Unfortunately, this slippery slope concept has not stopped financial institutions.  In December, Bloomberg reported that banks had considered using offshore contractors to carry out a counter-attack, after a widespread attack on the US banking community that US officials believed was mounted from within Iran.

So what is the solution to this growing problem?

Potential Solutions

The report examines potential solutions through the lens of several experts in the field.  John Carson, the executive vice president of the technology policy division of the US Financial Services Round Table, argues that banks should simply share information about hacks on their systems with the government to help prepare an industry-wide response. According to the report, legislators have introduced two bills that would effectively prevent legal reprisal for information sharing.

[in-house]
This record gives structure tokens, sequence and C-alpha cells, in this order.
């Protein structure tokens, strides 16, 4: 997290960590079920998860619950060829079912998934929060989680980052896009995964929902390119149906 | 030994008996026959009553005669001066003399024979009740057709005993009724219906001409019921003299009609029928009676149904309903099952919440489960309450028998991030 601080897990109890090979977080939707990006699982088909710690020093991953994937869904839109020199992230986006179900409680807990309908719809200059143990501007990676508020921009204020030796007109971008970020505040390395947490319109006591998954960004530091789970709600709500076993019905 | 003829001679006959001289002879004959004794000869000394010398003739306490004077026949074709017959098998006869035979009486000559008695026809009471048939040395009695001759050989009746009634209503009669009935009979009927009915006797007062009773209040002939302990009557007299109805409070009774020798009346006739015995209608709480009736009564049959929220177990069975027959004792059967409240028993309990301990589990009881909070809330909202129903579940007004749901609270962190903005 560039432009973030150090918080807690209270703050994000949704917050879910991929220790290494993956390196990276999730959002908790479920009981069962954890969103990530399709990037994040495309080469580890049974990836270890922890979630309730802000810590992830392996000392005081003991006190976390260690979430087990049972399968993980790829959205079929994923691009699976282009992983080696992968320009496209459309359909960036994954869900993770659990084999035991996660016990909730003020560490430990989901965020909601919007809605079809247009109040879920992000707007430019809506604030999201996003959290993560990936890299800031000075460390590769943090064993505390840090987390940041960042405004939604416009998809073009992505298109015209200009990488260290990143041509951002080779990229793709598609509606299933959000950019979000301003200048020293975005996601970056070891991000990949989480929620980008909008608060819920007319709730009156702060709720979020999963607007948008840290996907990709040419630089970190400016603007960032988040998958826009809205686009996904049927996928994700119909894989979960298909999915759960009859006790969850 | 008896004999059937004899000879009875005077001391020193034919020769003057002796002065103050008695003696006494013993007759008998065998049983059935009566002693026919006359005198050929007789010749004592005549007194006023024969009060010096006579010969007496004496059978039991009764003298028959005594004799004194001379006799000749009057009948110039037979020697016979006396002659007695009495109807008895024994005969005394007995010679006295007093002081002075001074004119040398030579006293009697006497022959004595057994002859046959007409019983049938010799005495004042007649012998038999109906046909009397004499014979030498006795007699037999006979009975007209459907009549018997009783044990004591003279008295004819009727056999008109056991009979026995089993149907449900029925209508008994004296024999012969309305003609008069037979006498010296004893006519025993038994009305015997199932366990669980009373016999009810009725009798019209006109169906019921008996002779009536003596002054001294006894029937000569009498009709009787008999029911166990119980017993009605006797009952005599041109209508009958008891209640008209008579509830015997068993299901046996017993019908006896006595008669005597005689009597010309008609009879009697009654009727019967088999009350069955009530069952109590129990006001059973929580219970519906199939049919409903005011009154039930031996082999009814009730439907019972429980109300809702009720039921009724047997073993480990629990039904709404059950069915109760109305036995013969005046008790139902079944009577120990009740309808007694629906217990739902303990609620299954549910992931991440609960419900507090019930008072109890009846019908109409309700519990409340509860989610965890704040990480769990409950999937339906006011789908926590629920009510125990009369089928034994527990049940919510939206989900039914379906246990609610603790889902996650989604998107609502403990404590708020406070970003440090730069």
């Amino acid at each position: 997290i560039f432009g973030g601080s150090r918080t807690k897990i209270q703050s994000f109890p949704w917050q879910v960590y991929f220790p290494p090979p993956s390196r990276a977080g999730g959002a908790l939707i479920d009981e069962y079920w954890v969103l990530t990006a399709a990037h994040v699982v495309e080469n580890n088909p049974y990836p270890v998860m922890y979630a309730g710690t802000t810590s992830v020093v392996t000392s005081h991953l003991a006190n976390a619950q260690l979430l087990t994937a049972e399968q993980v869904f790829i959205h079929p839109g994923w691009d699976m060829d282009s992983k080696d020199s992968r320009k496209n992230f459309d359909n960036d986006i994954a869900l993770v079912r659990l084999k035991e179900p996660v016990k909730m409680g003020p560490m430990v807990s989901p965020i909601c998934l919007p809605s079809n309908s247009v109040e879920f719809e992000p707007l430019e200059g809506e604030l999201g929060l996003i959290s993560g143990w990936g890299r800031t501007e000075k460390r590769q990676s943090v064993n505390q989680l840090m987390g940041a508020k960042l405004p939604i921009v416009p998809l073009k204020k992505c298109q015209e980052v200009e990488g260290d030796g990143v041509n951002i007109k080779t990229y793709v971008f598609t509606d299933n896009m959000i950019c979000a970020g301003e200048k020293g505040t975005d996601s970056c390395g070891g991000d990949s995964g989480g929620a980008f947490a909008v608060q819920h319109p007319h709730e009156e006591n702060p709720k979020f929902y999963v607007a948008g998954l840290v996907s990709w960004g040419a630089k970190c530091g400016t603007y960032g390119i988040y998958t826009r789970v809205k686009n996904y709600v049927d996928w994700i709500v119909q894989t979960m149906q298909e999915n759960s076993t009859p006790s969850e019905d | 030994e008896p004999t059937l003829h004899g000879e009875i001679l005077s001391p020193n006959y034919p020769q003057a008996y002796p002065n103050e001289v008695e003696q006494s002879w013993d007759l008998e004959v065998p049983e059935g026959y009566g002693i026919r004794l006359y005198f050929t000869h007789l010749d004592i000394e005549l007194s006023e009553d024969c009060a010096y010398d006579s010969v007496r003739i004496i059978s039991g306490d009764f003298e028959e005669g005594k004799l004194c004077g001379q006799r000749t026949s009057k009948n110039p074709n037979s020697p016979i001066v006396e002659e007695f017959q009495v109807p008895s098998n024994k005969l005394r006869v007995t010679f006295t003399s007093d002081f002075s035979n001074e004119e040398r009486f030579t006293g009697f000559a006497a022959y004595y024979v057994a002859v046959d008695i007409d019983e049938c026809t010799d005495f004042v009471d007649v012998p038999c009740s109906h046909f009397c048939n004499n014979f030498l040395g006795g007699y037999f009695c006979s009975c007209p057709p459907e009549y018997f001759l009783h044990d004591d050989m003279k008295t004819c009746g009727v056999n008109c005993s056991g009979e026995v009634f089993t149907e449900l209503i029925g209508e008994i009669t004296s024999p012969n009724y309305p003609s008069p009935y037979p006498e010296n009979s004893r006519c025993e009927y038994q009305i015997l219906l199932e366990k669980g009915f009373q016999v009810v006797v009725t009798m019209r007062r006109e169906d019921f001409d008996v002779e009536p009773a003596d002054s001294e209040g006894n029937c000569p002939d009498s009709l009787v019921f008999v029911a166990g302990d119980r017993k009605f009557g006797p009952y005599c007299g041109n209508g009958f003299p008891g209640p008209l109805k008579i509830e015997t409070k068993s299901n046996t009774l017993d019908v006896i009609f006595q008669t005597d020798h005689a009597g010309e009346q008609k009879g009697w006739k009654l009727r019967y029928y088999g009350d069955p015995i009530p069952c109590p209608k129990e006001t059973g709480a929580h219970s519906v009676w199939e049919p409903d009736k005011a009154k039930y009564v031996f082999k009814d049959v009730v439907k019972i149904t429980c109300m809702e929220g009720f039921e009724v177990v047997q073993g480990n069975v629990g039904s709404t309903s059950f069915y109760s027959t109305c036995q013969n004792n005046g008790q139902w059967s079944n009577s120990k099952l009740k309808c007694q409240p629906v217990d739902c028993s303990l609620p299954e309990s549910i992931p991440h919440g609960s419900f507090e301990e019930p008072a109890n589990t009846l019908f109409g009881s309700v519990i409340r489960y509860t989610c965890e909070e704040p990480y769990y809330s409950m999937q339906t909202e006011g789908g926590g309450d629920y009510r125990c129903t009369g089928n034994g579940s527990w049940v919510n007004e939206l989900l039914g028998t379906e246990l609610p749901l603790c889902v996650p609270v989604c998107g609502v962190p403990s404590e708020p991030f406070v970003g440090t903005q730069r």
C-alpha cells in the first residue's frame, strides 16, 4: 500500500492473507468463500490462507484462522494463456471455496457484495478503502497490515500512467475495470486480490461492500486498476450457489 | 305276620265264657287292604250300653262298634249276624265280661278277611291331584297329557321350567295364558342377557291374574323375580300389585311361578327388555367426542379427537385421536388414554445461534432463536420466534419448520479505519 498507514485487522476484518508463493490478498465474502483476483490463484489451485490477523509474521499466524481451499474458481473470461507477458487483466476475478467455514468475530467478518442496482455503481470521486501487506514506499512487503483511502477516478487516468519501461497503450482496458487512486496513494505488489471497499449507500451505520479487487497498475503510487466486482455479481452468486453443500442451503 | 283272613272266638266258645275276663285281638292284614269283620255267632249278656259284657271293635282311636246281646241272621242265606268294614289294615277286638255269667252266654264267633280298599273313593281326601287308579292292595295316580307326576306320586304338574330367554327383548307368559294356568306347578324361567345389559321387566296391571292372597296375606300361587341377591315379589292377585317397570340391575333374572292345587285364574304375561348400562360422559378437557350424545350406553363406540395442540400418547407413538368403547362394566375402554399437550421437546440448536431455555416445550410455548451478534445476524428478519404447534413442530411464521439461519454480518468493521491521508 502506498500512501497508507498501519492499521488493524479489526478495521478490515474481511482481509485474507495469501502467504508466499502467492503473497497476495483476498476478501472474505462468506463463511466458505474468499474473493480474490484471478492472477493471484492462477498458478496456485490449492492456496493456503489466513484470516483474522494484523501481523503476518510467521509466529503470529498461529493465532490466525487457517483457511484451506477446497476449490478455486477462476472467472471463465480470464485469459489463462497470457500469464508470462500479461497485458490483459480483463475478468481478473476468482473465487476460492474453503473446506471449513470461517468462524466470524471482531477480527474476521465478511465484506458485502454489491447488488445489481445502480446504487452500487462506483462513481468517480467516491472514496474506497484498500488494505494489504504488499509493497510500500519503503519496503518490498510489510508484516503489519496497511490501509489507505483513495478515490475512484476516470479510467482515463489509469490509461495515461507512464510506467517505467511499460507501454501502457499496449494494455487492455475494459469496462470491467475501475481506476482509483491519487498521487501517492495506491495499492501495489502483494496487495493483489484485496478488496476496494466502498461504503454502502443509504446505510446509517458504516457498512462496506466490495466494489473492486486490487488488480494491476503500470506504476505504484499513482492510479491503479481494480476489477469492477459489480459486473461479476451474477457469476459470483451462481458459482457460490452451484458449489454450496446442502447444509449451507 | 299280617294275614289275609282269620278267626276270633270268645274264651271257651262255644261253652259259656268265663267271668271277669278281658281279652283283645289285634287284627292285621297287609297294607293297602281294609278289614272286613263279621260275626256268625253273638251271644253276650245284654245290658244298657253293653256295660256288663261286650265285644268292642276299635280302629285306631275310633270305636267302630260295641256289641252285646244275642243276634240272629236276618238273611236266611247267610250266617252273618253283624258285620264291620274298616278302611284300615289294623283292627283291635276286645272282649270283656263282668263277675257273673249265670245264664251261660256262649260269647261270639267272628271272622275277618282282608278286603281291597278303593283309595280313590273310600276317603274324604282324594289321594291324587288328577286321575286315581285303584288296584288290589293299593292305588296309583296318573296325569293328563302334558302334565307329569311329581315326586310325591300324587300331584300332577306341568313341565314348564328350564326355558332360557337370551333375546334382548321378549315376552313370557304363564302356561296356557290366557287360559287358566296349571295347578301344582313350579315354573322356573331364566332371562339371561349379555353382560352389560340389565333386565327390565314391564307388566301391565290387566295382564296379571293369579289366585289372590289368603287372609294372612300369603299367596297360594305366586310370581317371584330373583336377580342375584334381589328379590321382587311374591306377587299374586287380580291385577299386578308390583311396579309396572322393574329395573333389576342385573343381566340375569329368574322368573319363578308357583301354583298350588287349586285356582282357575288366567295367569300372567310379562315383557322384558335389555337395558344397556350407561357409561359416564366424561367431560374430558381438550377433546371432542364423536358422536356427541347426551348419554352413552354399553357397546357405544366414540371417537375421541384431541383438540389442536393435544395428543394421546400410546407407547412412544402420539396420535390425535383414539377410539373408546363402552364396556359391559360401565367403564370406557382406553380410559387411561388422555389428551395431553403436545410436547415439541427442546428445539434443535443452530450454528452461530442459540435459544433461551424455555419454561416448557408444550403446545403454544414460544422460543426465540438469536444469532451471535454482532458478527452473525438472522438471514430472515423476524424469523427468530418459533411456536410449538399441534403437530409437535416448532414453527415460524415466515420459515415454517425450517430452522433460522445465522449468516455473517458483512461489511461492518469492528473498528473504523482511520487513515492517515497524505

Former director of national intelligence Dennis Blair raised the question of whether a government would consider refusing to prosecute law enforcement in the event of a cyber strikeback. According to the report, Blair remains convinced that strikebacks are a useful deterrent and he is “less concerned with the legal debate than he is with the fact that western firms are being fleeced by shadowy cyber-crooks half a world away.”

A solution is necessary, and according to the report, the stakes are high:

At stake are not only millions of dollars in intellectual property, but also elements of critical national infrastructure, and even free speech.

For the full report, click here.

 

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Authors